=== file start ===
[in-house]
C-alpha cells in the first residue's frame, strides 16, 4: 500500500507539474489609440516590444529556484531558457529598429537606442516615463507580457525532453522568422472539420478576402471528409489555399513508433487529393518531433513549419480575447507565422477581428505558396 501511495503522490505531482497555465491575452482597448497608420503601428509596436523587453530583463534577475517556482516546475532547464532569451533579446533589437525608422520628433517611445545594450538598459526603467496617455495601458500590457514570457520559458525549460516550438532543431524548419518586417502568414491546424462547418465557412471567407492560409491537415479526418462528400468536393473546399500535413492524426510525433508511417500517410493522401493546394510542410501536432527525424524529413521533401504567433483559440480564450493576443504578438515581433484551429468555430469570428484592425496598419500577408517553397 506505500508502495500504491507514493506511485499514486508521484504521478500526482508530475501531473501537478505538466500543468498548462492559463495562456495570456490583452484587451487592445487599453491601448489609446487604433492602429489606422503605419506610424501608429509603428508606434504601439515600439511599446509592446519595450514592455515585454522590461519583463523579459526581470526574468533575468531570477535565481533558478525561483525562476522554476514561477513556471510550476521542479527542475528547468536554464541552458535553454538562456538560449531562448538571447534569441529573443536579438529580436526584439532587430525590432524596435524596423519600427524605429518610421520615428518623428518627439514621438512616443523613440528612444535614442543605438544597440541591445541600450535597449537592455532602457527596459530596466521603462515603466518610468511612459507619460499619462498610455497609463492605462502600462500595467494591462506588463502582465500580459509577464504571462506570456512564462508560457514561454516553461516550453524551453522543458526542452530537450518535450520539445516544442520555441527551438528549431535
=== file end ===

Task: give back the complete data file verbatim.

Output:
[in-house]
C-alpha cells in the first residue's frame, strides 16, 4: 500500500507539474489609440516590444529556484531558457529598429537606442516615463507580457525532453522568422472539420478576402471528409489555399513508433487529393518531433513549419480575447507565422477581428505558396 501511495503522490505531482497555465491575452482597448497608420503601428509596436523587453530583463534577475517556482516546475532547464532569451533579446533589437525608422520628433517611445545594450538598459526603467496617455495601458500590457514570457520559458525549460516550438532543431524548419518586417502568414491546424462547418465557412471567407492560409491537415479526418462528400468536393473546399500535413492524426510525433508511417500517410493522401493546394510542410501536432527525424524529413521533401504567433483559440480564450493576443504578438515581433484551429468555430469570428484592425496598419500577408517553397 506505500508502495500504491507514493506511485499514486508521484504521478500526482508530475501531473501537478505538466500543468498548462492559463495562456495570456490583452484587451487592445487599453491601448489609446487604433492602429489606422503605419506610424501608429509603428508606434504601439515600439511599446509592446519595450514592455515585454522590461519583463523579459526581470526574468533575468531570477535565481533558478525561483525562476522554476514561477513556471510550476521542479527542475528547468536554464541552458535553454538562456538560449531562448538571447534569441529573443536579438529580436526584439532587430525590432524596435524596423519600427524605429518610421520615428518623428518627439514621438512616443523613440528612444535614442543605438544597440541591445541600450535597449537592455532602457527596459530596466521603462515603466518610468511612459507619460499619462498610455497609463492605462502600462500595467494591462506588463502582465500580459509577464504571462506570456512564462508560457514561454516553461516550453524551453522543458526542452530537450518535450520539445516544442520555441527551438528549431535